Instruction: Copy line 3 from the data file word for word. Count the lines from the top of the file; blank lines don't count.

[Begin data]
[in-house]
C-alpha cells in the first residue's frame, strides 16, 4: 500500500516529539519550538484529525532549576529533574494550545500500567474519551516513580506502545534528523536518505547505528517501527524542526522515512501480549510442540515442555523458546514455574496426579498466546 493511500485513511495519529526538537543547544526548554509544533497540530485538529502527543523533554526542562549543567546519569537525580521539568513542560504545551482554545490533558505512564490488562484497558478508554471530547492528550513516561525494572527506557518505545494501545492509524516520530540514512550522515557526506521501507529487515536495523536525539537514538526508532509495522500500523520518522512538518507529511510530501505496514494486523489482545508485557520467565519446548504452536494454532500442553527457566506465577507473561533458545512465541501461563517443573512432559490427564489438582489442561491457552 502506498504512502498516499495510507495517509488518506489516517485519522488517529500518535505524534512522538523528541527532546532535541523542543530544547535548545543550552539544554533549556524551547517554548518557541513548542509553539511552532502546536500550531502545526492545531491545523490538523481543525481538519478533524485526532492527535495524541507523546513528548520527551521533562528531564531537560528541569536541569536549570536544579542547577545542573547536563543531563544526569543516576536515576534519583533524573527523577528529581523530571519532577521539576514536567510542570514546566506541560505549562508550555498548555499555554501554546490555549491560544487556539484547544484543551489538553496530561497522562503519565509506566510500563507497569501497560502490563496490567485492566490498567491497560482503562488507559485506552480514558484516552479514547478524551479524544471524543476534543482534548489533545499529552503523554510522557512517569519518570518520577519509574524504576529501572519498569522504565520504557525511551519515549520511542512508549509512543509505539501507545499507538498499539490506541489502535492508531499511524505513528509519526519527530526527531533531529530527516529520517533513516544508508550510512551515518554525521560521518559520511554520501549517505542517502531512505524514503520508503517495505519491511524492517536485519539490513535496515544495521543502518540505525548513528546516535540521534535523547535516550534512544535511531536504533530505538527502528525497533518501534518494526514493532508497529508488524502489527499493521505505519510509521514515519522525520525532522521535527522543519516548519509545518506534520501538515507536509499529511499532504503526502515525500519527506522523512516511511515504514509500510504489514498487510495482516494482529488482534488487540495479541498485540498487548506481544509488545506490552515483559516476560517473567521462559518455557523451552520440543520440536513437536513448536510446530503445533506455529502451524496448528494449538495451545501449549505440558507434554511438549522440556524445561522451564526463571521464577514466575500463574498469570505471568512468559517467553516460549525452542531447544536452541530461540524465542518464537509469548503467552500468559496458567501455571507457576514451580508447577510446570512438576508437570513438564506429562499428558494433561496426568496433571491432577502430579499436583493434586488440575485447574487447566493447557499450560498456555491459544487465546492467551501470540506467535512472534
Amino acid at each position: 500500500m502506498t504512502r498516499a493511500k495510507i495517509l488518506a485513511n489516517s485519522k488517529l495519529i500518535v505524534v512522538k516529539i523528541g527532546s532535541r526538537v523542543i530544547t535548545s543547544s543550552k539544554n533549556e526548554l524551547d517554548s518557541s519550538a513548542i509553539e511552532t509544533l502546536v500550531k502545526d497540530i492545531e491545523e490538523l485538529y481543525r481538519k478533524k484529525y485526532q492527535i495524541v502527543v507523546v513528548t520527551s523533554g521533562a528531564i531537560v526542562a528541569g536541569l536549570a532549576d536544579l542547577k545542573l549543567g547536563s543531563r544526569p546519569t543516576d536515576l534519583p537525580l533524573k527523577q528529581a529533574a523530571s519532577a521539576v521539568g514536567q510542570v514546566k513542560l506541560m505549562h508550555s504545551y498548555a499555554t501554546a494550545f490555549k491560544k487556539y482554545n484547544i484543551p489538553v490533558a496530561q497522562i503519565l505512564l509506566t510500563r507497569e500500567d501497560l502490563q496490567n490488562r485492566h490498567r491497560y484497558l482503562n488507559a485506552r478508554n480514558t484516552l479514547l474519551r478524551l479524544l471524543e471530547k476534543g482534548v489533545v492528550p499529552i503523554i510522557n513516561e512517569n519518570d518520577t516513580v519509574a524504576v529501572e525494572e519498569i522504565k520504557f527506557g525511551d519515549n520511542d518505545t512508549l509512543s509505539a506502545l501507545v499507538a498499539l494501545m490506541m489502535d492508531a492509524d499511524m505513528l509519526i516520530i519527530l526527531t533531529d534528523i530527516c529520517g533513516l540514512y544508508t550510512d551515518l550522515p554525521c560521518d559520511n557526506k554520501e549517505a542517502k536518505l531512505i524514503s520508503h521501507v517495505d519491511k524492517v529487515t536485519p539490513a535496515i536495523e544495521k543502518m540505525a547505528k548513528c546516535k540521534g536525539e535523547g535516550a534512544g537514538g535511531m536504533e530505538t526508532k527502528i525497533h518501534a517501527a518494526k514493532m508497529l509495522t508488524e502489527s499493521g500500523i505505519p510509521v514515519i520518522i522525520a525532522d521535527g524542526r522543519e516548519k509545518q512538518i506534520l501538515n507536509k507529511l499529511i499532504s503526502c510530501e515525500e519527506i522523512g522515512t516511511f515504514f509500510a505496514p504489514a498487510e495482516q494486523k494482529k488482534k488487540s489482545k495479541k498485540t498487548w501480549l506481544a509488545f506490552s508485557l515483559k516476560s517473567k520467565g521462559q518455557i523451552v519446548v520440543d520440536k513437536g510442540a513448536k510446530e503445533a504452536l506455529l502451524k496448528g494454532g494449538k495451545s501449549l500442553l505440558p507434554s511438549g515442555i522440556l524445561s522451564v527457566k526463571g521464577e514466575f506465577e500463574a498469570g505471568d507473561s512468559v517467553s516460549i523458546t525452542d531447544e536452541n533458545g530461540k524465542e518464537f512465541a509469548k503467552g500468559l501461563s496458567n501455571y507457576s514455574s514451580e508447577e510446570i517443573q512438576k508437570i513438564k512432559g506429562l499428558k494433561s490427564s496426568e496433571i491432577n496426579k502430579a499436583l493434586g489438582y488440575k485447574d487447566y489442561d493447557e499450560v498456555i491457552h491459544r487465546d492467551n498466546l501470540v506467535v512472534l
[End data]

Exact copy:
Amino acid at each position: 500500500m502506498t504512502r498516499a493511500k495510507i495517509l488518506a485513511n489516517s485519522k488517529l495519529i500518535v505524534v512522538k516529539i523528541g527532546s532535541r526538537v523542543i530544547t535548545s543547544s543550552k539544554n533549556e526548554l524551547d517554548s518557541s519550538a513548542i509553539e511552532t509544533l502546536v500550531k502545526d497540530i492545531e491545523e490538523l485538529y481543525r481538519k478533524k484529525y485526532q492527535i495524541v502527543v507523546v513528548t520527551s523533554g521533562a528531564i531537560v526542562a528541569g536541569l536549570a532549576d536544579l542547577k545542573l549543567g547536563s543531563r544526569p546519569t543516576d536515576l534519583p537525580l533524573k527523577q528529581a529533574a523530571s519532577a521539576v521539568g514536567q510542570v514546566k513542560l506541560m505549562h508550555s504545551y498548555a499555554t501554546a494550545f490555549k491560544k487556539y482554545n484547544i484543551p489538553v490533558a496530561q497522562i503519565l505512564l509506566t510500563r507497569e500500567d501497560l502490563q496490567n490488562r485492566h490498567r491497560y484497558l482503562n488507559a485506552r478508554n480514558t484516552l479514547l474519551r478524551l479524544l471524543e471530547k476534543g482534548v489533545v492528550p499529552i503523554i510522557n513516561e512517569n519518570d518520577t516513580v519509574a524504576v529501572e525494572e519498569i522504565k520504557f527506557g525511551d519515549n520511542d518505545t512508549l509512543s509505539a506502545l501507545v499507538a498499539l494501545m490506541m489502535d492508531a492509524d499511524m505513528l509519526i516520530i519527530l526527531t533531529d534528523i530527516c529520517g533513516l540514512y544508508t550510512d551515518l550522515p554525521c560521518d559520511n557526506k554520501e549517505a542517502k536518505l531512505i524514503s520508503h521501507v517495505d519491511k524492517v529487515t536485519p539490513a535496515i536495523e544495521k543502518m540505525a547505528k548513528c546516535k540521534g536525539e535523547g535516550a534512544g537514538g535511531m536504533e530505538t526508532k527502528i525497533h518501534a517501527a518494526k514493532m508497529l509495522t508488524e502489527s499493521g500500523i505505519p510509521v514515519i520518522i522525520a525532522d521535527g524542526r522543519e516548519k509545518q512538518i506534520l501538515n507536509k507529511l499529511i499532504s503526502c510530501e515525500e519527506i522523512g522515512t516511511f515504514f509500510a505496514p504489514a498487510e495482516q494486523k494482529k488482534k488487540s489482545k495479541k498485540t498487548w501480549l506481544a509488545f506490552s508485557l515483559k516476560s517473567k520467565g521462559q518455557i523451552v519446548v520440543d520440536k513437536g510442540a513448536k510446530e503445533a504452536l506455529l502451524k496448528g494454532g494449538k495451545s501449549l500442553l505440558p507434554s511438549g515442555i522440556l524445561s522451564v527457566k526463571g521464577e514466575f506465577e500463574a498469570g505471568d507473561s512468559v517467553s516460549i523458546t525452542d531447544e536452541n533458545g530461540k524465542e518464537f512465541a509469548k503467552g500468559l501461563s496458567n501455571y507457576s514455574s514451580e508447577e510446570i517443573q512438576k508437570i513438564k512432559g506429562l499428558k494433561s490427564s496426568e496433571i491432577n496426579k502430579a499436583l493434586g489438582y488440575k485447574d487447566y489442561d493447557e499450560v498456555i491457552h491459544r487465546d492467551n498466546l501470540v506467535v512472534l